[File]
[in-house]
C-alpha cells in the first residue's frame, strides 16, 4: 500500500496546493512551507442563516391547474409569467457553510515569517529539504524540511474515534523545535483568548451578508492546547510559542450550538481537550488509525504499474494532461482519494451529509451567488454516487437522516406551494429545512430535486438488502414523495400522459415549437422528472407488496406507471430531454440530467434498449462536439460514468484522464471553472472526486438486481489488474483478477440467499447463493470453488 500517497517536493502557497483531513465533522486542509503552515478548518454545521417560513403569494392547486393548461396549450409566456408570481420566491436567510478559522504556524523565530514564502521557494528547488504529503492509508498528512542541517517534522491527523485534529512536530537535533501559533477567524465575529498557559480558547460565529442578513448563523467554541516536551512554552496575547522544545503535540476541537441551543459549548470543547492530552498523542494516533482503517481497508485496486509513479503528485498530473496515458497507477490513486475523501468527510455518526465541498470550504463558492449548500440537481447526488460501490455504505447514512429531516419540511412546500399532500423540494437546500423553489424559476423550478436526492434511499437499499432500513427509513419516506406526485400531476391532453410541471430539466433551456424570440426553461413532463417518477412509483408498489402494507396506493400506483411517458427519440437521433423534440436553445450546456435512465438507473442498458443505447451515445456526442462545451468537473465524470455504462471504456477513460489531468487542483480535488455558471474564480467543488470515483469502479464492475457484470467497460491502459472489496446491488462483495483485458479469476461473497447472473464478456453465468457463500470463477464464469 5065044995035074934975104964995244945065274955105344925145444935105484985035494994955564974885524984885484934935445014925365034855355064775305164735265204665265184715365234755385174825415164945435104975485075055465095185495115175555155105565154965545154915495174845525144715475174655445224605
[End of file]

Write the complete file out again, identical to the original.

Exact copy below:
[in-house]
C-alpha cells in the first residue's frame, strides 16, 4: 500500500496546493512551507442563516391547474409569467457553510515569517529539504524540511474515534523545535483568548451578508492546547510559542450550538481537550488509525504499474494532461482519494451529509451567488454516487437522516406551494429545512430535486438488502414523495400522459415549437422528472407488496406507471430531454440530467434498449462536439460514468484522464471553472472526486438486481489488474483478477440467499447463493470453488 500517497517536493502557497483531513465533522486542509503552515478548518454545521417560513403569494392547486393548461396549450409566456408570481420566491436567510478559522504556524523565530514564502521557494528547488504529503492509508498528512542541517517534522491527523485534529512536530537535533501559533477567524465575529498557559480558547460565529442578513448563523467554541516536551512554552496575547522544545503535540476541537441551543459549548470543547492530552498523542494516533482503517481497508485496486509513479503528485498530473496515458497507477490513486475523501468527510455518526465541498470550504463558492449548500440537481447526488460501490455504505447514512429531516419540511412546500399532500423540494437546500423553489424559476423550478436526492434511499437499499432500513427509513419516506406526485400531476391532453410541471430539466433551456424570440426553461413532463417518477412509483408498489402494507396506493400506483411517458427519440437521433423534440436553445450546456435512465438507473442498458443505447451515445456526442462545451468537473465524470455504462471504456477513460489531468487542483480535488455558471474564480467543488470515483469502479464492475457484470467497460491502459472489496446491488462483495483485458479469476461473497447472473464478456453465468457463500470463477464464469 5065044995035074934975104964995244945065274955105344925145444935105484985035494994955564974885524984885484934935445014925365034855355064775305164735265204665265184715365234755385174825415164945435104975485075055465095185495115175555155105565154965545154915495174845525144715475174655445224605